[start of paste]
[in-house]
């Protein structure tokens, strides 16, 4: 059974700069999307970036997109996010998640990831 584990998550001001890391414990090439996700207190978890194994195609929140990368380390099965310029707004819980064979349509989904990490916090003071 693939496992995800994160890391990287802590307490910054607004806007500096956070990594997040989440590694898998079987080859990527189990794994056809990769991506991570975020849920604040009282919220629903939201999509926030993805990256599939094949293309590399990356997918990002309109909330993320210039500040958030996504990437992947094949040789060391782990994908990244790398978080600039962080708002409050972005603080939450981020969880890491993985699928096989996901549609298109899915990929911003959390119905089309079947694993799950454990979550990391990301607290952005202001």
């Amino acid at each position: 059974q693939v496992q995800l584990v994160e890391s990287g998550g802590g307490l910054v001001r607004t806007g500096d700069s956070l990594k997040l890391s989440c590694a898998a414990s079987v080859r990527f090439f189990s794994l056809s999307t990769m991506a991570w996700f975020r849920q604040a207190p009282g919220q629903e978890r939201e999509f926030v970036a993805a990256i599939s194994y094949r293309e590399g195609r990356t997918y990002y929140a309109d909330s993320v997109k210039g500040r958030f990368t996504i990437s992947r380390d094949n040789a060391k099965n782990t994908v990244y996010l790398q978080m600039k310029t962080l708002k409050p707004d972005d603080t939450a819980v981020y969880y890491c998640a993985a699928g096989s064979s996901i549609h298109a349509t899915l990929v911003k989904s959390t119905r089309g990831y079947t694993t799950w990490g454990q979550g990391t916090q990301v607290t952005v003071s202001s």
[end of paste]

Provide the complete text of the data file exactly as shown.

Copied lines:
[in-house]
């Protein structure tokens, strides 16, 4: 059974700069999307970036997109996010998640990831 584990998550001001890391414990090439996700207190978890194994195609929140990368380390099965310029707004819980064979349509989904990490916090003071 693939496992995800994160890391990287802590307490910054607004806007500096956070990594997040989440590694898998079987080859990527189990794994056809990769991506991570975020849920604040009282919220629903939201999509926030993805990256599939094949293309590399990356997918990002309109909330993320210039500040958030996504990437992947094949040789060391782990994908990244790398978080600039962080708002409050972005603080939450981020969880890491993985699928096989996901549609298109899915990929911003959390119905089309079947694993799950454990979550990391990301607290952005202001």
């Amino acid at each position: 059974q693939v496992q995800l584990v994160e890391s990287g998550g802590g307490l910054v001001r607004t806007g500096d700069s956070l990594k997040l890391s989440c590694a898998a414990s079987v080859r990527f090439f189990s794994l056809s999307t990769m991506a991570w996700f975020r849920q604040a207190p009282g919220q629903e978890r939201e999509f926030v970036a993805a990256i599939s194994y094949r293309e590399g195609r990356t997918y990002y929140a309109d909330s993320v997109k210039g500040r958030f990368t996504i990437s992947r380390d094949n040789a060391k099965n782990t994908v990244y996010l790398q978080m600039k310029t962080l708002k409050p707004d972005d603080t939450a819980v981020y969880y890491c998640a993985a699928g096989s064979s996901i549609h298109a349509t899915l990929v911003k989904s959390t119905r089309g990831y079947t694993t799950w990490g454990q979550g990391t916090q990301v607290t952005v003071s202001s």